Two analytic procedures were implemented. For each of the scores, an analysis of covariance (ANCOVA) was conducted: the score was the dependent measure, and case sequence and gender were treated as factors in the analysis. Nominal variables identifying (1) examinees reporting English as a second language, and (2) examinees who graduated from U.S. medical schools were included as covariates. Because each case occurs within each sequence position an approximately equal number of times within each administration, case difficulty is automatically counterbalanced across sequence position. This is only approximate because some sessions have fewer than 12 examinees; for these sessions, all cases do not occur in each sequence position. The resulting missing data can be considered missing at random. This will result in a reduction in the precision with which effects can be estimated, but it will not impact the results systematically.

The second analytic procedure was a hierarchical linear modeling approach. This procedure has the advantage that it appropriately accounts for the fact that individual case scores are nested in examinees. At the first level of the model, case scores were nested in examinees and sequence position was coded as a nominal variable. At level two, nominal variables identifying (1) examinees reporting English as a second language, (2) examinees who graduated from U.S. medical schools, and (3) examinee gender were used to account for score differences at level one. This hierarchical analysis was conducted for each of the four components. The ANCOVA tested for overall variation across sequential positions, and the hierarchical analysis tested for a difference between each position and the final position. Post hoc analyses were completed as appropriate to test for the presence of increases or decreases in performance across pairs of sequential positions.

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Results

Overall, the two analytic procedures produced essentially identical results. The information provided in this section will focus on the simpler and more familiar ANCOVA; specific results from the hierarchical modeling analysis will be provided when appropriate. Figure 1 presents graphs which show the estimated marginal means by sequence position for each of the four scores. In each graph, the vertical axis is scaled to represent 1.25 observed-score standard deviations for the respective score scale. Three of the four graphs (CIS, data gathering, and documentation) show a consistent pattern: (1) there is a general upward trend in scores across sequence positions, and (2) females outperform males. In all four analyses, gender differences were statistically significant (P < .001); for CIS, data gathering, and documentation, sequence was significant (P < .001). The hierarchical analysis indicated that scores from early positions in the sequence were significantly different than those from the final position for these same three scores. In the case of CIS, all positions except the 11th were significantly different than the 12th. For data gathering, the first five positions were significantly different than the final position; for documentation, scores from the first four positions were significantly different than those from the final position. For CIS and data gathering, there also was a significant gender × sequence interaction (P < .001). For the three components that show a sequence effect, it is also apparent that the score change by sequence is greatest from positions one through five and then becomes relatively more stable for the latter part of the test; the largest change is generally between positions one and two.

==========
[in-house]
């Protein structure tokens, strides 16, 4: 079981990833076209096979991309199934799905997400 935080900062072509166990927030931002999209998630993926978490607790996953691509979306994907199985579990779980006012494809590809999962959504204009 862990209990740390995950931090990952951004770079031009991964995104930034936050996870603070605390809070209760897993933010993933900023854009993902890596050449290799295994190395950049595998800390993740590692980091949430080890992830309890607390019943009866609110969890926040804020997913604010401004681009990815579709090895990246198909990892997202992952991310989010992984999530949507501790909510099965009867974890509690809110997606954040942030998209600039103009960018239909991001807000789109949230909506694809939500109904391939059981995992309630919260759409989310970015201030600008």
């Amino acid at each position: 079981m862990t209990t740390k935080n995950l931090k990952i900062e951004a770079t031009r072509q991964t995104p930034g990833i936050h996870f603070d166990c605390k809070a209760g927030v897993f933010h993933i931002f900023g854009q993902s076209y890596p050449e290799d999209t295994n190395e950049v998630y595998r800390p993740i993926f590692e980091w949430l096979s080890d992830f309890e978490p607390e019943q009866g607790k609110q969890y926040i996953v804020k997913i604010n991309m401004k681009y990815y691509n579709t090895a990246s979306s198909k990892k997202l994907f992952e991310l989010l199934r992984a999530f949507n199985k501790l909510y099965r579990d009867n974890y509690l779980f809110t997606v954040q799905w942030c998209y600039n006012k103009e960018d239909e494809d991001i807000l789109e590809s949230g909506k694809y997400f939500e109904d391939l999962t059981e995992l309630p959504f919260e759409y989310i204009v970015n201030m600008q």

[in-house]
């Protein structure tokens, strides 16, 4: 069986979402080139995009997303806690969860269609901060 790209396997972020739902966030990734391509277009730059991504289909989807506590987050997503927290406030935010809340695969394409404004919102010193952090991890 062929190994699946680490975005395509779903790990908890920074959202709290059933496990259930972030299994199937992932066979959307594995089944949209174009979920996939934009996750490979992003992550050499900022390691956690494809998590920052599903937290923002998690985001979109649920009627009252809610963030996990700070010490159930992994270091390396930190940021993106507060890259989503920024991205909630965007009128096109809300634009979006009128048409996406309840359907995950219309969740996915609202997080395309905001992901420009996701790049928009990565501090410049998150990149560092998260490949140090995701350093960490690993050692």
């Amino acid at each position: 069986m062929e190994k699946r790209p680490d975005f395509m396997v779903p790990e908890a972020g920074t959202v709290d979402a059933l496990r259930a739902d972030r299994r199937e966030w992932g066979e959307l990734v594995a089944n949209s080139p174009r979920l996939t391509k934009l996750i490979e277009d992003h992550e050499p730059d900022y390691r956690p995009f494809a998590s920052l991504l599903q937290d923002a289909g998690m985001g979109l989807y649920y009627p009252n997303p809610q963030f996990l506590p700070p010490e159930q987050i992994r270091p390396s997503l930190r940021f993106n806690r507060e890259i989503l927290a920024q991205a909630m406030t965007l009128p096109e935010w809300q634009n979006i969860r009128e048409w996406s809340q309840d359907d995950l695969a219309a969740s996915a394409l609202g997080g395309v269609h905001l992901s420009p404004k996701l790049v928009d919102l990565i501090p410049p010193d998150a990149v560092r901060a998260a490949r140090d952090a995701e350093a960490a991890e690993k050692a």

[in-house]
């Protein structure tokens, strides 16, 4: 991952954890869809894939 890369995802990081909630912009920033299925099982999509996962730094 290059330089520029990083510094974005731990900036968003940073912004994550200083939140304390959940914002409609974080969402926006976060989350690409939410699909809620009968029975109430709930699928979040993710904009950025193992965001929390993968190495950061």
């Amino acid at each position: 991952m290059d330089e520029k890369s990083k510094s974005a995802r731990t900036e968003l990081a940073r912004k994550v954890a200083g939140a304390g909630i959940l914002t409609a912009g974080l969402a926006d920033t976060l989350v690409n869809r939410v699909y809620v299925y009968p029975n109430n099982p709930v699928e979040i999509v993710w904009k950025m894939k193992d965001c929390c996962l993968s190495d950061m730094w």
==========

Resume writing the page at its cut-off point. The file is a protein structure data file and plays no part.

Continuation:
Figure 1
Figure 1